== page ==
I hope you all had a lovely Thanksgiving. And to our non-American friends, I hope you had a lovely Thursday. Now on to more important things …
I became a golf addict in my thirties. As often happens with entertainers, it was partly the result of running around with a show-business crowd. Standup comedians don’t work until evening, so a lot of them play golf during the day. Between my fellow comedians and my golf-addict dad, I got sucked in.
After we moved to Tennessee, I managed to keep the addiction at bay for nearly 10 years. I went to the recovery meetings and followed the advice: don’t watch golf on TV, don’t take practice swings with imaginary clubs, don’t hang around with your old golfing buddies because they’ll trigger the craving, etc. I was confident I’d never golf again.
Then my danged nephews (The Older Brother’s Older Sons) conspired to get me hooked again. They employed cult mind-control techniques, such as calling me up and saying, “It’s supposed to be nice weather when I visit. Maybe we can go play nine holes” or “When you guys come up for the birthday party, you should bring your clubs.”
I tried calling my sponsor, but in a near-whisper, he told me it wasn’t a good time to talk. In the background, I heard a THWACK! followed by someone yelling “Nice shot!” so I assumed he was at an archery tournament and being careful not to disturb the archers.
Stripped of any support system, I weakened and succumbed. I spent a golf-binge weekend with the nephews. Ahh, the sweet, guilty pleasure of that first good hit …
Next thing I knew, I was parked in front of my computer at 2:00 AM, wild-eyed, holding a debit card in my right (trailing-side) hand, ordering new clubs. I engaged in the typical rationalizations: my 61st birthday is coming up, I work hard and deserve a little treat, and those single-length irons everyone’s talking about couldn’t possibly cause as much emotional damage as my old Cobras.
Yup, I was hooked again.
The only thing worse than being a golf addict is being a golf addict with a lousy swing. My dad suffered from that sorry combination in his later years, and the stress triggered delusions. As he drove past pastoral settings, he imagined he saw potential golf courses that had been wasted for lesser purposes:
“Something wrong, Dad?”
“Just look at those gently rolling hills, the grassy meadows, the pretty little stream. Get rid of those headstones, you could put a good golf course there.”
I realized that to avoid the same fate, I must either give up golf again or develop a decent swing. I chose the latter. I’m happy to say I’ve already made progress. Finding a golf swing that works, as it turns out, is similar to finding a diet that works: ignore the so-called experts whose advice is technically correct but doesn’t fix the problem, and take advantage of social media to find those rare teachers who actually understand how human bodies function.
I became a so-so golfer in my standup-comedy days. I usually hit the ball when I swung at it, and even had some marginally impressive rounds. But when I started playing again this year, I kept hitting it thin. Or fat. Or I’d duck-hook it. Throw in a few curse words known only to Irish-American golfers, and I’d be my dad at my age, but with less hair.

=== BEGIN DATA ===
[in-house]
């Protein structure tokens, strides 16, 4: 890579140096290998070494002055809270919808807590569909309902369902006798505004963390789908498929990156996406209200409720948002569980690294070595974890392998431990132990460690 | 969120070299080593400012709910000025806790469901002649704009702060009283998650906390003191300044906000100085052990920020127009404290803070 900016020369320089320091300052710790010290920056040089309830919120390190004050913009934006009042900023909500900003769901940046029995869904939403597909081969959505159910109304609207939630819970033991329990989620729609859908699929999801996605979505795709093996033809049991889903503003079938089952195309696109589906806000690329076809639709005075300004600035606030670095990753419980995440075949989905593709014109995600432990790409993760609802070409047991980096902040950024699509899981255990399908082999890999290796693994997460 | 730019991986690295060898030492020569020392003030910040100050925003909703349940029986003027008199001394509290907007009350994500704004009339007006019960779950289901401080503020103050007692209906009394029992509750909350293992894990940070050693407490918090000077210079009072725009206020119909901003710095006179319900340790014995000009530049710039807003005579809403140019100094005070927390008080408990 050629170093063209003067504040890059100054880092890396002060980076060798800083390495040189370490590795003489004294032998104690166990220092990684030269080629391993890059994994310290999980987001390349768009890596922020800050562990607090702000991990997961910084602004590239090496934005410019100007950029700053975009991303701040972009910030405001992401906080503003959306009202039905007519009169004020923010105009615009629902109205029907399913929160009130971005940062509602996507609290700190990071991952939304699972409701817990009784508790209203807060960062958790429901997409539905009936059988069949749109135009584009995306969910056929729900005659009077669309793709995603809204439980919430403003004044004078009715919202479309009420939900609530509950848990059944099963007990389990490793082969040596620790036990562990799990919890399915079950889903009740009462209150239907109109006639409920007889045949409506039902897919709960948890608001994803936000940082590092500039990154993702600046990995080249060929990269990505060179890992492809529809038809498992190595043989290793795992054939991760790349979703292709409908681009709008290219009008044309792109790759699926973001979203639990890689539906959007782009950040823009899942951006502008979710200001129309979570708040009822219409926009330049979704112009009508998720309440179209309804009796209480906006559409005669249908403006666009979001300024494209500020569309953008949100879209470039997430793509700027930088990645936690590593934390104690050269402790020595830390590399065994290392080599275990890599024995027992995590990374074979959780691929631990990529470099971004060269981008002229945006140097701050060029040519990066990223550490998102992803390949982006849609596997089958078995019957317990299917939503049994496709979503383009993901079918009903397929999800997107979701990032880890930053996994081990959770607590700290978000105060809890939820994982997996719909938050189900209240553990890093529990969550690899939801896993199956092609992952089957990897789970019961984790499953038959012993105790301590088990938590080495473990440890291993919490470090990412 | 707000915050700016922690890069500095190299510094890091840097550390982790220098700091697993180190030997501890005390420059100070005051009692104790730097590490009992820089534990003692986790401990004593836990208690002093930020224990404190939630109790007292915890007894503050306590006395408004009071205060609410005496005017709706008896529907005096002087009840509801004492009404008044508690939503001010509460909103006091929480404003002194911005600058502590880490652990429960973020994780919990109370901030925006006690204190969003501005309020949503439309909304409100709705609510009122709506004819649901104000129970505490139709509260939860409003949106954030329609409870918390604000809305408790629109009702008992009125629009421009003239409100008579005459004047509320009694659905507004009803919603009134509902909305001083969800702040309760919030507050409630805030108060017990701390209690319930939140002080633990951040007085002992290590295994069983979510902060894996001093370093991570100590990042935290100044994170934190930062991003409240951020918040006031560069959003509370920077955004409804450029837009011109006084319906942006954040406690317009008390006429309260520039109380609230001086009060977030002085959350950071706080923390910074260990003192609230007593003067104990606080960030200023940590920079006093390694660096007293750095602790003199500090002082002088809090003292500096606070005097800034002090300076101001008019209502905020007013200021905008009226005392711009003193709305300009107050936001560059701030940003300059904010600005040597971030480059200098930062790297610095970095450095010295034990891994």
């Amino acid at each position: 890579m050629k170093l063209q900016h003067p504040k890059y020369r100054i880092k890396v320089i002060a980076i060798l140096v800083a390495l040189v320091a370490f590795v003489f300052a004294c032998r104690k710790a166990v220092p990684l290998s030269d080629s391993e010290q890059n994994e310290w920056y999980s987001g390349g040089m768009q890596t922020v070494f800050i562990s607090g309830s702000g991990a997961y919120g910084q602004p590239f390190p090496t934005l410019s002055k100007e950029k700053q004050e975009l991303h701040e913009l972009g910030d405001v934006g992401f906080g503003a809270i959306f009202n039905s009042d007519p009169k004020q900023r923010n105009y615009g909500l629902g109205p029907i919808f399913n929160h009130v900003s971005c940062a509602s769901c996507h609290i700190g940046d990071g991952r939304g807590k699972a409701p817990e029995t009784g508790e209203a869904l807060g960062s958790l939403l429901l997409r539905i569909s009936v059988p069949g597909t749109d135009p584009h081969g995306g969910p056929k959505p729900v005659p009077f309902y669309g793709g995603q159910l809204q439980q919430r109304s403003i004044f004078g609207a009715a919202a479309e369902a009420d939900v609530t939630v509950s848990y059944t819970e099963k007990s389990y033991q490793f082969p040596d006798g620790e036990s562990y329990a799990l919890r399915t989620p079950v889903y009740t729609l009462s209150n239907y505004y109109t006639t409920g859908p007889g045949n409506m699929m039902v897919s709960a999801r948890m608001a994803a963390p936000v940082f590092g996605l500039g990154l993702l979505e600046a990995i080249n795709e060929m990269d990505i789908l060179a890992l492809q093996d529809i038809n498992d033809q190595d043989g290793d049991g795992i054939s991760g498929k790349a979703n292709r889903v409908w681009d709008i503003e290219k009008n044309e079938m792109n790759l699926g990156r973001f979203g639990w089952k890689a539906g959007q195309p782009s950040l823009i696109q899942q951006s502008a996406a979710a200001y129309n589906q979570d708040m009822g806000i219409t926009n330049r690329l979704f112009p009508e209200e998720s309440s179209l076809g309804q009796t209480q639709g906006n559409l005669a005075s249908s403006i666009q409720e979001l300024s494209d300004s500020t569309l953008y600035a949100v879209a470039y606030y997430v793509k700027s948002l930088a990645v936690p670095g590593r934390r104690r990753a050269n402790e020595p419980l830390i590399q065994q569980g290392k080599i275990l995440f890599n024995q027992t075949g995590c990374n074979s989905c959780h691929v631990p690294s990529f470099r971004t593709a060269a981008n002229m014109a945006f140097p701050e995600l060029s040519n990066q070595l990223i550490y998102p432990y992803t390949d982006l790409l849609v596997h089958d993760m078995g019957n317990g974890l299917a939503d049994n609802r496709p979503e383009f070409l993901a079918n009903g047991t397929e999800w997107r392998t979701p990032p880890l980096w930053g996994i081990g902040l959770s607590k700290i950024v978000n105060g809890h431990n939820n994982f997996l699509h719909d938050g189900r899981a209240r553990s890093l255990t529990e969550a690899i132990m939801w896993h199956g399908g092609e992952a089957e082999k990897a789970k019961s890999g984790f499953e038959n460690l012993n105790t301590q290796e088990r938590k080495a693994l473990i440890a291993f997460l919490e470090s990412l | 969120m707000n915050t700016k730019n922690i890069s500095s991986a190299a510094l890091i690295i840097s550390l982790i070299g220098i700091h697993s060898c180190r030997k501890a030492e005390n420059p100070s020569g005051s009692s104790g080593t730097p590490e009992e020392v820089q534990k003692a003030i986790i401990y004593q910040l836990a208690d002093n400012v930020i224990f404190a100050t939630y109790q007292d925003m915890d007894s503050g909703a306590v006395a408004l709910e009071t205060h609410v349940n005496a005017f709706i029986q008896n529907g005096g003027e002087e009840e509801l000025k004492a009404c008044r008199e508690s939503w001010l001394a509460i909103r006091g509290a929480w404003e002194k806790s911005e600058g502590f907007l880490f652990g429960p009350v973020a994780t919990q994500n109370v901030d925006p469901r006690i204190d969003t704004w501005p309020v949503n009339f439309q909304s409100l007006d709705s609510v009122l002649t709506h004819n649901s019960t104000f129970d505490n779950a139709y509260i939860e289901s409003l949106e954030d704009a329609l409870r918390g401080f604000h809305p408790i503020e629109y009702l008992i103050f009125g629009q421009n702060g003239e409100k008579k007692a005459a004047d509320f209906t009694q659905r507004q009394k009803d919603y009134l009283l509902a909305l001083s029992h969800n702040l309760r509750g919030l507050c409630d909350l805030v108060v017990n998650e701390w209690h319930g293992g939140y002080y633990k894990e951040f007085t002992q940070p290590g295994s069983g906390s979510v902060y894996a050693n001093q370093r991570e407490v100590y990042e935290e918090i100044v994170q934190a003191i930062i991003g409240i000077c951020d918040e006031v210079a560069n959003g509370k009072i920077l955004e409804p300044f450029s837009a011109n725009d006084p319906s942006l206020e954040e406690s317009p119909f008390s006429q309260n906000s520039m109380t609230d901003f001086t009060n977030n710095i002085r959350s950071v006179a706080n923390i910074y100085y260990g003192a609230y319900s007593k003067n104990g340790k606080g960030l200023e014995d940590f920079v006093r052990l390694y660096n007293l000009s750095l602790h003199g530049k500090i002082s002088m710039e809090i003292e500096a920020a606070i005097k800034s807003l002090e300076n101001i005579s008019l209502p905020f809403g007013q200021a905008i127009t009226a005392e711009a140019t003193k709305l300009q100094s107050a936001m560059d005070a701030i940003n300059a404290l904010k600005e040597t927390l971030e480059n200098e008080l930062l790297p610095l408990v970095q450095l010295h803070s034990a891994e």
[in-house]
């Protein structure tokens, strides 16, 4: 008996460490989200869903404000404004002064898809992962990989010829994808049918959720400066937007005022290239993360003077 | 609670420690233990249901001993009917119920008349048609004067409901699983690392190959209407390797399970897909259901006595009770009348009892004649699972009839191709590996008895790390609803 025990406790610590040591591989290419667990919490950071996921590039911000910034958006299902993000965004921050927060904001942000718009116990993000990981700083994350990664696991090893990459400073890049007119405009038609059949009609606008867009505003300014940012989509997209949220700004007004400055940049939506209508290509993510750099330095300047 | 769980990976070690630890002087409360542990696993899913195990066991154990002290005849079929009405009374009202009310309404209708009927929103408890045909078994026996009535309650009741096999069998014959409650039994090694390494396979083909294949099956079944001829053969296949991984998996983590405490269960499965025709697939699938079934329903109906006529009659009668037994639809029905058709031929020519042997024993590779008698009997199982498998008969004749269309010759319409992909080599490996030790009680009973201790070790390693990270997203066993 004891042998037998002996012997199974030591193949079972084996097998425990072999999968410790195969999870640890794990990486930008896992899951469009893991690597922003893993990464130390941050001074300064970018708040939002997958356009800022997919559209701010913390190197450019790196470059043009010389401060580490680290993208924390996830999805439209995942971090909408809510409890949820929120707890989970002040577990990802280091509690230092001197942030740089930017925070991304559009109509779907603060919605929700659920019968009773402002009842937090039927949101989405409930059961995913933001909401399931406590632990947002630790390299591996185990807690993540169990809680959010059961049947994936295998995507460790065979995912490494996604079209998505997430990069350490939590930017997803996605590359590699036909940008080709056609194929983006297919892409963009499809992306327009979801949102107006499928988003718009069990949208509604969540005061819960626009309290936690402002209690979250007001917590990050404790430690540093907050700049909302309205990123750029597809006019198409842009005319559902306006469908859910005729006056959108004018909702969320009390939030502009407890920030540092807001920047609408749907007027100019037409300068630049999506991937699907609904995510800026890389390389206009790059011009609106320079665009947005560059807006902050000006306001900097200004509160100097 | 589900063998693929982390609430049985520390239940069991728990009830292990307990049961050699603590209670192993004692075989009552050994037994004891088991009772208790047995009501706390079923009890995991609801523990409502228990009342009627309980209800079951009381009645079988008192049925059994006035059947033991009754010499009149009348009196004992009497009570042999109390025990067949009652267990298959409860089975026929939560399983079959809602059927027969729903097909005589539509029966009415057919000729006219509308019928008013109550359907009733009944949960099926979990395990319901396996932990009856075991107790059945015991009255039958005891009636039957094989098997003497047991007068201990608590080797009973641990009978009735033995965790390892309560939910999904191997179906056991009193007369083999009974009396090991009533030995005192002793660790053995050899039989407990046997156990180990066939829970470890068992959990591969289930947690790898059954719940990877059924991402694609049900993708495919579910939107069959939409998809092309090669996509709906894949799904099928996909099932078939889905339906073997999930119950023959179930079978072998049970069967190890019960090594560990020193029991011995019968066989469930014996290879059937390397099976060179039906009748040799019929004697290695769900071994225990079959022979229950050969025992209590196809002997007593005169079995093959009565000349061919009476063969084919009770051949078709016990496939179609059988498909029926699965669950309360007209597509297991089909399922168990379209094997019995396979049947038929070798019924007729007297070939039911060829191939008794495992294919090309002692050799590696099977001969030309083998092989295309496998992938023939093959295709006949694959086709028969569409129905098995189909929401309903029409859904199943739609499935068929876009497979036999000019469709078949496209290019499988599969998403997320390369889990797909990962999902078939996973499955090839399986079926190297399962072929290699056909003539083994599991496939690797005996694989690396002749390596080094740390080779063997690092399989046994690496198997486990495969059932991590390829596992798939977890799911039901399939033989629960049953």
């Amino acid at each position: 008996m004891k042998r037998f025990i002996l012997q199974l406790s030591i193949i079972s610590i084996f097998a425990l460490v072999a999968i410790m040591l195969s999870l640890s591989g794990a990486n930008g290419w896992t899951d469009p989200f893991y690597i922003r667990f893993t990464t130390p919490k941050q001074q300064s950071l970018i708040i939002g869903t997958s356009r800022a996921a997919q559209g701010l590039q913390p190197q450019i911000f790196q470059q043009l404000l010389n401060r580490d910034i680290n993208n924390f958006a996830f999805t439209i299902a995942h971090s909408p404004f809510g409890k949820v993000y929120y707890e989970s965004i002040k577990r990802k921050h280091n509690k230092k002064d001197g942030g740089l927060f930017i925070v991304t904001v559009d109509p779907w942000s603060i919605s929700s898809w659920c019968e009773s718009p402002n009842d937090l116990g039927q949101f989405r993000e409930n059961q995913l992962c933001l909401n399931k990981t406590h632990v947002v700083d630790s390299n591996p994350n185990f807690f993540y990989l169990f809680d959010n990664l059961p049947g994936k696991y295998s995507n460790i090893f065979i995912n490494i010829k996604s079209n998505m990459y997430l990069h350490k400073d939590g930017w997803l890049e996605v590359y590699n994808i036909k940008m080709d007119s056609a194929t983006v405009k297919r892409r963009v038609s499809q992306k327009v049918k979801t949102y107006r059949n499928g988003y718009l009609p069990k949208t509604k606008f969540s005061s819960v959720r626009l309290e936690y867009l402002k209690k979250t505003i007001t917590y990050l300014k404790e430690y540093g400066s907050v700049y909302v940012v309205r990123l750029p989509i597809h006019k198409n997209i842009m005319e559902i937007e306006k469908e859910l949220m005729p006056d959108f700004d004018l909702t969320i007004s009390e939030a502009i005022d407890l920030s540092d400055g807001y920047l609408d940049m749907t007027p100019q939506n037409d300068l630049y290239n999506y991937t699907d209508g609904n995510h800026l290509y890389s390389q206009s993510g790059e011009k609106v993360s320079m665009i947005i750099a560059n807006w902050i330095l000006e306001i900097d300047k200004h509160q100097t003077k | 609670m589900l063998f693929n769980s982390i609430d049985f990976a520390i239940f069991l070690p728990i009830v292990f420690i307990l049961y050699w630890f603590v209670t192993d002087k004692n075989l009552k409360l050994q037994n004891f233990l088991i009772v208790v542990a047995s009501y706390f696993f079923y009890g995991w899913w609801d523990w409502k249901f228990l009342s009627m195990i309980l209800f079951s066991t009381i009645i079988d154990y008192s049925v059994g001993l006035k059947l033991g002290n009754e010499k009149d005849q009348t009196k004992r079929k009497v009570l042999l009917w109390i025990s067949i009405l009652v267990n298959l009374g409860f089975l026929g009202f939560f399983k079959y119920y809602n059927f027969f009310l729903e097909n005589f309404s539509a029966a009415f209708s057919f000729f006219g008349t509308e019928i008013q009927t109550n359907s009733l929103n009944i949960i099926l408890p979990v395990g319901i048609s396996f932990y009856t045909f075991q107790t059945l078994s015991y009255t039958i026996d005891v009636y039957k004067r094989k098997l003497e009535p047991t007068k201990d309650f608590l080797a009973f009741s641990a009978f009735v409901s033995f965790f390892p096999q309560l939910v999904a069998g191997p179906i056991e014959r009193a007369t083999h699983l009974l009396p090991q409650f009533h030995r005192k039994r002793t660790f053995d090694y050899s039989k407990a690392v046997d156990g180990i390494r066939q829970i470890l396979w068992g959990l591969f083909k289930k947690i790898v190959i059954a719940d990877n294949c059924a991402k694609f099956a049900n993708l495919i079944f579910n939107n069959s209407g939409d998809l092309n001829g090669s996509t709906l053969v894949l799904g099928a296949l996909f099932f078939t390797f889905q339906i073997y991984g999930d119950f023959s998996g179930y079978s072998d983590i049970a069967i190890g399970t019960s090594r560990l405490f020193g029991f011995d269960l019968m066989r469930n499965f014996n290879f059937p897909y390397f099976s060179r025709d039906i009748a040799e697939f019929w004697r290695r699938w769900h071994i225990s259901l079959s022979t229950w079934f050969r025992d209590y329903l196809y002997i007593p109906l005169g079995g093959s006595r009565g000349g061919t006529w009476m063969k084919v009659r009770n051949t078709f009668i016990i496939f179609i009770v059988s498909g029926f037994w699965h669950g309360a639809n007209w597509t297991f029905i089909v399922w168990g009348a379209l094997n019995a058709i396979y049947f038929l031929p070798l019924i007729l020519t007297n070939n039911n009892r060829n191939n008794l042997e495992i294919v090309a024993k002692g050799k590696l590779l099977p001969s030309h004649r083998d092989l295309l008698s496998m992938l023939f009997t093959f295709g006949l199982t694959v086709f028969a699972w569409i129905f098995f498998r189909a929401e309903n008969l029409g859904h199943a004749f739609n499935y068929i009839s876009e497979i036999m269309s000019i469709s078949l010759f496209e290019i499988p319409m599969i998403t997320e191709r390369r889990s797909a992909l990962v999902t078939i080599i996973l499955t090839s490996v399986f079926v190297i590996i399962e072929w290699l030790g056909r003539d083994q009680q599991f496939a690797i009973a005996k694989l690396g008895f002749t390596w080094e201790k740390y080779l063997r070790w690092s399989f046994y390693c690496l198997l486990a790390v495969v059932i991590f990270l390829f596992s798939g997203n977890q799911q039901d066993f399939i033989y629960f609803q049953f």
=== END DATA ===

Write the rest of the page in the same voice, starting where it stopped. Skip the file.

I shot some slow-motion video of my swing and found to my horror that I had a major “chicken wing” issue, which means my left arm was pulling into my body and my hands were flipping at the ball instead of swinging through it. A chicken-wing swing looks like this:
Telling myself “don’t do that” didn’t work, so it was off to seek the wisdom of crowds on the internet – an advantage my dad never enjoyed.
I sent a video of my swing to an online teacher. He replied that the chicken-wing and flippy hands were the result of not properly shifting my weight. (You can see in the photo above that my weight is still on both feet.) You’ve got to start the downswing by rotating your hips, continue rotating them through the swing, and get your weight to your left side before impact. Do these drills to practice getting into the correct positions. Start the drills in slow motion, then gradually pick up speed.
I did the drills. I could move through the correct positions in slow motion, but that was just posing. Put a ball in front of me, and it was chicken-wing/flippy hands time again.
What the …
So I kept searching YouTube for videos on fixing a chicken-wing, preventing flippy-hands, etc. The experts – most of whom are certified PGA teaching professionals – all said pretty much the same thing: the chicken wing and the flippy hands happen because the body stops rotating. You’ve got to rotate your hips and shift your weight to the left side before impact. Try these drills …
I spent hours practicing rotating my hips and shifting my weight just before swinging at the ball. It always felt forced and awkward. I’d get out the video camera, make a very conscious effort to turn those hips … then watch the video and see my hands flipping at the ball, chicken-wing arm fully on display. Even worse, consciously stepping onto my left foot and cranking my hips around caused my head to drop down and to the right, away from the ball.